Apple must pay the cost to be the boss

Now that Apple's market capitalization exceeds that of Microsoft, its days of security through obscurity are over

The big news in the markets this week was that Apple at long last has gotten a leg up on Microsoft, at least when measured by market capitalization. But the folks in Cupertino may find it's not easy being king -- and that growing size and influence bring more scrutiny. Nowhere is that truer than in software security.

Long the whipping post for the folks in Redmond, Apple has been on a tear ever since the iPhone shipped in the summer of 2007. At the same time, Mac laptops and desktops continue to gain market share (though numbers remain relatively small). Even in the enterprise space, Mac use is increasing, as the shift to Web-based computing and applications has reduced dependence on Windows and Office. Of course, Microsoft has provided an unintentional assist to its rivals, from the debacle that was Vista to the continued difficulty with its Windows Mobile OS.

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But Apple's ascent to the heights of the software world will almost surely bring the notoriously private company more unwanted attention, with the security of its software and hardware merely the most obvious point of tension. Security has long been a strong suit for Apple -- the scarcity of viruses, worms, and other malicious code that run on its Mac OS have made Apple laptops and desktops a relatively safe haven. That may all be about to change.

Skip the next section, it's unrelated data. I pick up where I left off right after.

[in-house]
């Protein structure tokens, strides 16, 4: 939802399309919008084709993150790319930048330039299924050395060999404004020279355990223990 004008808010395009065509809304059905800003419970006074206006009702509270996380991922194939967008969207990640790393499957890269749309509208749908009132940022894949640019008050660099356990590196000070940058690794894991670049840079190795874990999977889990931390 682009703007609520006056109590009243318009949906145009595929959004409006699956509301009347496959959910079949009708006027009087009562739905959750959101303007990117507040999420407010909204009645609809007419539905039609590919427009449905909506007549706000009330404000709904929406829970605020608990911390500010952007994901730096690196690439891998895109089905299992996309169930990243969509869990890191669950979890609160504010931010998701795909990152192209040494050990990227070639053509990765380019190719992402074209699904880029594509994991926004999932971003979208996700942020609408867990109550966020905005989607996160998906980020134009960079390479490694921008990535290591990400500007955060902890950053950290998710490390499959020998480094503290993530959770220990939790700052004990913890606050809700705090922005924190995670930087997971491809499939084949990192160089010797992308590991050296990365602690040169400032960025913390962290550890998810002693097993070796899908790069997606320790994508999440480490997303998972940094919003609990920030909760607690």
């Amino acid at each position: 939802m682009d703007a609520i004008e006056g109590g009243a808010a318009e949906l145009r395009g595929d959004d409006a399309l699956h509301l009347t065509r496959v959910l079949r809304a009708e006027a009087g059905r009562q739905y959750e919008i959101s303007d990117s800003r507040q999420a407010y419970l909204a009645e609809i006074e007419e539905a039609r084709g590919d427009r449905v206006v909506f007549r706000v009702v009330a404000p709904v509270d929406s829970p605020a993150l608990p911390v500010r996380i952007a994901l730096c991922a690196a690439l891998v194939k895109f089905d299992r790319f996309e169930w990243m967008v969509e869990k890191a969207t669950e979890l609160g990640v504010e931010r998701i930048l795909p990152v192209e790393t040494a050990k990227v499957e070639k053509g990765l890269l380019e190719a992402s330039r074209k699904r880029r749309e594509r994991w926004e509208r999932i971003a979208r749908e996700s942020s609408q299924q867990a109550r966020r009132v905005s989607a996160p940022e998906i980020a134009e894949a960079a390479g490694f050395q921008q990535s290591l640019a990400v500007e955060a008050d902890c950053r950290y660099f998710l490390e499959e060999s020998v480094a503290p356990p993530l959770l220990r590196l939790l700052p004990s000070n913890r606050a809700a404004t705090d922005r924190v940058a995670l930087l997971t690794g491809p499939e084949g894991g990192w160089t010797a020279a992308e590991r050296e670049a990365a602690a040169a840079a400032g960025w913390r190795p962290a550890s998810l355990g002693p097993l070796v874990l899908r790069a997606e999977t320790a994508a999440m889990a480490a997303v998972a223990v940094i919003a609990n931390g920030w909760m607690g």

Microsoft, on the other hand, is battle-hardened. It has learned the tough lessons: the importance of secure coding practices, transparency with its customers about security, and a robust, capable security response function. Microsoft surely isn't perfect; the implication of a flaw in its Internet Explorer Web browser in the recent scandal over the theft of intellectual property from Google and other top IT firms was just the latest proof of that. But hardly anyone would accuse the company of not trying.

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